But that chart barely does justice to the pain the Bells have gone through as digital technology has gutted their two core businesses, selling local and long distance phone calls.
The Bells' biggest lobbying victory in the 1996 act gave them the right to offer long distance service, traditionally the richest market in all of telecom. Lucky them! According to the FCC, SBC and Verizon managed to amass a mere 5% of the $109 billion long distance market by 2000—at which point the market began to implode. Today half those $109 billion in revenues are simply gone, disintegrated by cell phones and Internet calling systems such as Skype. The stench of digital death hangs so heavy on the long distance business that the phrase "long distance" no longer even appears in Verizon's quarterly financial reports.
Not that you'd sense this from Wu's version of telecom history. As he tells it, 2000 is when things really started going great guns for the Bells: "George W. Bush became president and within a few years most of the Bells' wishes came true."
Not unless the Bells had a death wish they didn't. Up until 2000 Verizon and SBC had seen their core business of selling local phone service grow every year since the Great Depression. Starting in 2000 it has declined every single year as Internet calling and cell phones have empowered "cord cutters" and ravaged the industry. In the past year alone 2.5 million Verizon customers cut off landline service, a drop of 8.6%.
To be fair, that's not what Wu means when he referred to the Bells' "wishes coming true." He is talking about how the Bell's managed to subvert rules in the 1996 law meant to make them share their networks with local competitors.
And subvert them they did. But who cares? Professor Wu spends so much time bemoaning the failure of government-designed competition that he fails to notice that digitally-enabled competition blew up the powerful Bell's main business. Looking back on the 1996 Act, you could be in dismayed by the phone giants' massive lobbying muscle, as Wu is. Or you could simply be bemused at how laughably misguided the fight was, an all-out war to dominate the dying businesses of the 20th century.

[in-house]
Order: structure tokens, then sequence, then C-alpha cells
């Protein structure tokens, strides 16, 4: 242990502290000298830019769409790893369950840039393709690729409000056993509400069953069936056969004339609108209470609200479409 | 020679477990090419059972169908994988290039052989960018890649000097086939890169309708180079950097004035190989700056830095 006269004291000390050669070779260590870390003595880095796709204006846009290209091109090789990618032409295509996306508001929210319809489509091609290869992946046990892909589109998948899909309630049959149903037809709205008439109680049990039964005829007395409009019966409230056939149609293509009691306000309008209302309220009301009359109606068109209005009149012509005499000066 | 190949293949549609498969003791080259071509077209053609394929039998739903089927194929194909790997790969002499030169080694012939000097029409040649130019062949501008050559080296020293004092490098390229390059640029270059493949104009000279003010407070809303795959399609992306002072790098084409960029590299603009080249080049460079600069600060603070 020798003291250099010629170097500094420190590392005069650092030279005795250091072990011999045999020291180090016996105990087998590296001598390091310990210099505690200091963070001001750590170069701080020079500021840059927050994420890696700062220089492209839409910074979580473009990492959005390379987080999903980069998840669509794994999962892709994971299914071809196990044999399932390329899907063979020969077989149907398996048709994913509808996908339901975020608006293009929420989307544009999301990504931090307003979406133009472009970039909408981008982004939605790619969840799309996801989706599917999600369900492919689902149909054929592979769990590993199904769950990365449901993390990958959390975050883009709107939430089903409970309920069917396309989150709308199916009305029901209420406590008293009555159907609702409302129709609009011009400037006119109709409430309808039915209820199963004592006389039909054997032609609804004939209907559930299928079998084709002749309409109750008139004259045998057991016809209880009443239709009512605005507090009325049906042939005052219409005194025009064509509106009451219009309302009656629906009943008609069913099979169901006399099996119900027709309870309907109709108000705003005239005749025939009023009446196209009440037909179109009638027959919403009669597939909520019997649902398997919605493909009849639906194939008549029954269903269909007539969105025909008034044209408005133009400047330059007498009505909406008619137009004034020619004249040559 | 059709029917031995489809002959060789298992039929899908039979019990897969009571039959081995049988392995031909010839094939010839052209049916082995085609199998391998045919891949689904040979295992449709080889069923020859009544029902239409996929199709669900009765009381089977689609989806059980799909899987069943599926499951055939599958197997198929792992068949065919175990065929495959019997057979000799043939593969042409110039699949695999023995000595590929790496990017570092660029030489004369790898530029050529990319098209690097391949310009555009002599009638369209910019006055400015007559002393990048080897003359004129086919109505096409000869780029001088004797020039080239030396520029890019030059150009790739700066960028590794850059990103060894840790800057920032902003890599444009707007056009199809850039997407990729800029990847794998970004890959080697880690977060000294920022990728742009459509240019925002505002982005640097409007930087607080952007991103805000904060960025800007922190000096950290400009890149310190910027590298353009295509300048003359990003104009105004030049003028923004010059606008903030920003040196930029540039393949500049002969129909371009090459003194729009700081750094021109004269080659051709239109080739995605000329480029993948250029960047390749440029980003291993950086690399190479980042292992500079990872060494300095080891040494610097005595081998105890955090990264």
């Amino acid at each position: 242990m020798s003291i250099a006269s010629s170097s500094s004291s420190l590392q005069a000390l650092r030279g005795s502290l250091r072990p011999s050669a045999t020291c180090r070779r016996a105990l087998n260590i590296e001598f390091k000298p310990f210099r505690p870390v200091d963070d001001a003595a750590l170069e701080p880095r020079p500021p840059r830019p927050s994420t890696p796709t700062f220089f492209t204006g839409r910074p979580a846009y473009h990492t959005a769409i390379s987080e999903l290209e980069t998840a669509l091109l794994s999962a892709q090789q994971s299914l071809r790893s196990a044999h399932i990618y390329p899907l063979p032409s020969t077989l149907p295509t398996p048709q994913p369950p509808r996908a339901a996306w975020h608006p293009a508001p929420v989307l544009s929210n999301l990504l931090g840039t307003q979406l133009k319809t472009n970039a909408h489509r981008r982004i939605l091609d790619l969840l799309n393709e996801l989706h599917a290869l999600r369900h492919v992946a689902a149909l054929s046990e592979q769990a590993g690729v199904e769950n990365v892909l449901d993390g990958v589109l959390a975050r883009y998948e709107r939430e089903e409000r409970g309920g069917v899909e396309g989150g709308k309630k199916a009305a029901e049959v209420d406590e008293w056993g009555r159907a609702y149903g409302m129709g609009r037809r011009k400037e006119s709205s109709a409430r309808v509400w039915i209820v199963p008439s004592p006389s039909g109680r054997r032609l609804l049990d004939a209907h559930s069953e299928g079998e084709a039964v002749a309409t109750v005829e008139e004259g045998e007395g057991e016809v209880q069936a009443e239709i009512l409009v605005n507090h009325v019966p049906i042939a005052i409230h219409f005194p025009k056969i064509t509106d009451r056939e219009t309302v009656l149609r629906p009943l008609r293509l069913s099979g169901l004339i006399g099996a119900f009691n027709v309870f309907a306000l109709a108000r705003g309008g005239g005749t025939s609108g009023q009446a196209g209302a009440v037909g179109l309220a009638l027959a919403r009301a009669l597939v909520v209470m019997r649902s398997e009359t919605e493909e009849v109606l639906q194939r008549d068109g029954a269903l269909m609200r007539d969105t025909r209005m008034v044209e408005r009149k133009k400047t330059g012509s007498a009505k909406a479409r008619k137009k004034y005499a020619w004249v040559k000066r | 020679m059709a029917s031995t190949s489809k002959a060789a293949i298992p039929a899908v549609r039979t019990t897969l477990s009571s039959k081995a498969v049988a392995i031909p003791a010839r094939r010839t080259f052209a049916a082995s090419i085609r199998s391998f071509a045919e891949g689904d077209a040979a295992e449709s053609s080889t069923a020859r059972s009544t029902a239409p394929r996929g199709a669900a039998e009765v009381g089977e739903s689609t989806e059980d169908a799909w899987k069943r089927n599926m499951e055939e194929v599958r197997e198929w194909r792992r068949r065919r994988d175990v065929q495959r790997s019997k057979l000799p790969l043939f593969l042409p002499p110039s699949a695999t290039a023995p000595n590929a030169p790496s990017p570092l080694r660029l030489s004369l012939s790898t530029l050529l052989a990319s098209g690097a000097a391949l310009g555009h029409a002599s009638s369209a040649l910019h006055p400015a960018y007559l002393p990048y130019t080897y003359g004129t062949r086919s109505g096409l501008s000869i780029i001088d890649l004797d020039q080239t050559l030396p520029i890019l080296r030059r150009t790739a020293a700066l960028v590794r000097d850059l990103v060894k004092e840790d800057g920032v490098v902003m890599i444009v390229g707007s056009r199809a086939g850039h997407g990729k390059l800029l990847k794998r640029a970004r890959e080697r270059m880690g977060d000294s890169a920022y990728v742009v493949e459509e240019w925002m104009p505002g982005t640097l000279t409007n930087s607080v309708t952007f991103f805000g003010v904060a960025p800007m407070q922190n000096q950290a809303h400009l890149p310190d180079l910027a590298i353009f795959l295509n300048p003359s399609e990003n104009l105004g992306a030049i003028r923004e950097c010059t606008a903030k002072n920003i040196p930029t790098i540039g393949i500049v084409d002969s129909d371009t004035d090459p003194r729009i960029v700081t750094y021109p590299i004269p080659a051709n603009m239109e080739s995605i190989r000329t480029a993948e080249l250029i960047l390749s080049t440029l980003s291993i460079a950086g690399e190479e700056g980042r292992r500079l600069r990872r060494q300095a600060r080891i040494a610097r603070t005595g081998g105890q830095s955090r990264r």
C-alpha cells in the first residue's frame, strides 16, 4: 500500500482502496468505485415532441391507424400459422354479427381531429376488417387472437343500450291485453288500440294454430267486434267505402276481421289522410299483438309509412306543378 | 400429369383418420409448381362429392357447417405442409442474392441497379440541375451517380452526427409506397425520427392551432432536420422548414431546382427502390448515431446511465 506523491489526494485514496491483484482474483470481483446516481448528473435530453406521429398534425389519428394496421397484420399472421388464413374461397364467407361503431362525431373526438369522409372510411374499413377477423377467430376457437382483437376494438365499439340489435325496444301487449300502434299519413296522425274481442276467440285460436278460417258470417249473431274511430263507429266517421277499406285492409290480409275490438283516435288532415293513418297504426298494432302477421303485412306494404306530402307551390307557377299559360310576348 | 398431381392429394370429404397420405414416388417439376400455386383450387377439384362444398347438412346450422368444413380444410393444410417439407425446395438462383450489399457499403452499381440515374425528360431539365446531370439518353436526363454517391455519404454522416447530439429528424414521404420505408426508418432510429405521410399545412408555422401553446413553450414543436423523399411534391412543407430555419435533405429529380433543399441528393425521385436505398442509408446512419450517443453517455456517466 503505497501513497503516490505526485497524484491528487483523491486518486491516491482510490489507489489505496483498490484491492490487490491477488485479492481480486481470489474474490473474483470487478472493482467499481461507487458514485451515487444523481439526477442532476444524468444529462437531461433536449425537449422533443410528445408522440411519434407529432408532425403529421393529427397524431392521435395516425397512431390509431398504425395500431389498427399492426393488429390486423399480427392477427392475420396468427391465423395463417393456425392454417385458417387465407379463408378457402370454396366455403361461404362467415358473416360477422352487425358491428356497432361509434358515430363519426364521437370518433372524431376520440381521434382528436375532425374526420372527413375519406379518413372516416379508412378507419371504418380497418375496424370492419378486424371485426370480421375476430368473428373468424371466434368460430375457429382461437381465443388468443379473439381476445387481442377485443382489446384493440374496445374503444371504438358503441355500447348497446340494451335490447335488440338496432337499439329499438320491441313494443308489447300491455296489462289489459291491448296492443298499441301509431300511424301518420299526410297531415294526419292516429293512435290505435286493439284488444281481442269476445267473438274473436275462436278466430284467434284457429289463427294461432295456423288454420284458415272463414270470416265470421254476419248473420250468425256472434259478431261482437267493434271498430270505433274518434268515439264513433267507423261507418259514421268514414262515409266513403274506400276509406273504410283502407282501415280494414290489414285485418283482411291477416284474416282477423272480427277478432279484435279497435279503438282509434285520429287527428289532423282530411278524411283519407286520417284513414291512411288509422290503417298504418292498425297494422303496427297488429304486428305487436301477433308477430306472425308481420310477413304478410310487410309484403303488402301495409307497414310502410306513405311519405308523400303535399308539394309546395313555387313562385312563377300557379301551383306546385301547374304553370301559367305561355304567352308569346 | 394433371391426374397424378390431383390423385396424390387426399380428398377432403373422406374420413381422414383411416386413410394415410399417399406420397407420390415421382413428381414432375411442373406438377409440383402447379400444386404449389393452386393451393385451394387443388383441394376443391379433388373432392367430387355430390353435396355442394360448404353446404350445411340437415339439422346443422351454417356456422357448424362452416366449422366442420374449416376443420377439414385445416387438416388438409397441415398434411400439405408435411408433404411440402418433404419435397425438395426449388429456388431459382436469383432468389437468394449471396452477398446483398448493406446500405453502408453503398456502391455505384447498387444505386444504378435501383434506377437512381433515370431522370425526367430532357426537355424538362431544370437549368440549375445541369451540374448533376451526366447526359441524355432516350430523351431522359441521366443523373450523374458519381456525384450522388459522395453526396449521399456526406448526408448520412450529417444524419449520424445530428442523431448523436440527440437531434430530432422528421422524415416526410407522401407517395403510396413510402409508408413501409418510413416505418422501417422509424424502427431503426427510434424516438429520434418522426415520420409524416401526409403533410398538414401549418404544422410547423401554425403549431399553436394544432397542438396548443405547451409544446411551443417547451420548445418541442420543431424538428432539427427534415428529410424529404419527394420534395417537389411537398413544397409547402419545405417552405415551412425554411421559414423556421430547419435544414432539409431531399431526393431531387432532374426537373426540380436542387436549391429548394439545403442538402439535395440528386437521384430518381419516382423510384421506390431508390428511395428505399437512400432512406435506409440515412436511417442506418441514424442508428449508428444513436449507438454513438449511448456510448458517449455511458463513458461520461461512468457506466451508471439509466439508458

Of course none of this would really matter much if it was only one professor's reading of history. But Wu goes on to advocate for new network neutrality laws on the premise that the only way to arrest "the Cycle" is for government to leap into the fray. It is not such a big deal, he assured regulators in comments to the FCC earlier this year. ("It is far less aggressive than the anti-discrimination laws imposed on carriers under the Cleveland or Taft Administrations," he told the commission.)
That approach shows a galling lack of humility. The Internet has worked stunningly well, and grown stunningly large without the aid of such laws. Yet Wu confidently declares his interpretation of telecom's past is so precise as to warrant changing them now? Perhaps there will be times when regulators need to step in, but for now, as open networks do a stunningly good job of spreading themselves, why get the government involved?
The danger of Wu's book is that readers will conflate his admirable love of open communications networks controlled by users with his affection for government regulations controlled by politicians. As Tim Lee recently pointed out, it is possible to be both pro-openess and anti-regulation.
Openness and a lack of regulation have always defined the Internet, making it unlike anything Tim Wu has studied in the past. The digital switch has been flipped. The Cycle is broken. The 21st century will be different.